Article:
Color: Yellow gold with a light amber hue and an initial ring of thick teardrops slowly turning in to oily legs.
Nose: Breakfast cereals, brown butter sugar snaps and wood shavings. Some sulphur on the nose: Gas leak and unlit matches. Orange peel, damp hay bales and fig paste. Nice improvement with a couple drops of water: Rum raisin ice cream and mint chocolate chips. Steamed milk and milk chocolate.
Palate: Yep, I am getting sulphur on the palate as well: Coal gas, Bunsen burner and boiled eggs. It is hard to believe how drinkable it is at this abv. Digestive biscuits, candied ginger and dark sugar molasses. Adding water works great: Dried tropical fruits, cashews and dark plum preserve. Creme de cassis... The whisky keeps its thick and chewy texture even after adding water. Very nice mouthfeel.
Finish: Long with dark berry and dark plum jams, brown sugar and aged rum.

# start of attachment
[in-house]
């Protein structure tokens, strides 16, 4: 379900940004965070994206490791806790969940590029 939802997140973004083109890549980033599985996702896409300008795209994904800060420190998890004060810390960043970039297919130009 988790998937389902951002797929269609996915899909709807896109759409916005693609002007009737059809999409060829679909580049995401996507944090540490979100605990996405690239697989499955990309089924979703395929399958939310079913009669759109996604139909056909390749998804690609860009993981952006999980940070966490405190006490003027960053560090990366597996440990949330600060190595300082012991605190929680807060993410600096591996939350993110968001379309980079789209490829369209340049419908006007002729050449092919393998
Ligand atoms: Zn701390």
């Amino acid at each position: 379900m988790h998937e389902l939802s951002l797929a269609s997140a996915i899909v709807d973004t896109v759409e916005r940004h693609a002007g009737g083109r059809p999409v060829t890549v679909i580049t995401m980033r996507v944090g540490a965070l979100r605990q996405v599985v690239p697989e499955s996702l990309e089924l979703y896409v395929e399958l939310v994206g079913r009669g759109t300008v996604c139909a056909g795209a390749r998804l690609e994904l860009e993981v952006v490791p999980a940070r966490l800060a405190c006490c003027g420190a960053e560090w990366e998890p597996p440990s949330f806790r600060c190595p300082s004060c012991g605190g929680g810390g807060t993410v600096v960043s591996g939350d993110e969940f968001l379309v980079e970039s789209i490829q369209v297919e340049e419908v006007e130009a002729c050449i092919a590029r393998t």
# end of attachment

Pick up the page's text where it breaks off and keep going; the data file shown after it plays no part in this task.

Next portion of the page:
Overall: Less fresh fruits more cooked and preserved fruits compared to the regular strength expression. I have to admit that I wasn't a big fan of the sulphury notes on the nose and on the palate even though they never really dominated or covered any other notes... I think I like the 46% bottling much better than the cask strength version. I tried adding different amounts of water but somehow couldn't catch that balance I am a big fan of in the regular strength release. In the end I am baffled again exactly like I was when I tasted Amrut Peated and Amrut Peated Cask Strength side by side: It is so hard to believe that these whiskies are the exact same but just bottled at different strengths. I am not saying that it is a misinformation, it's just hard to wrap my head around. They definitely nose and taste like complete different blends... Next Amrut on the blog will be Amrut Kadhambam..!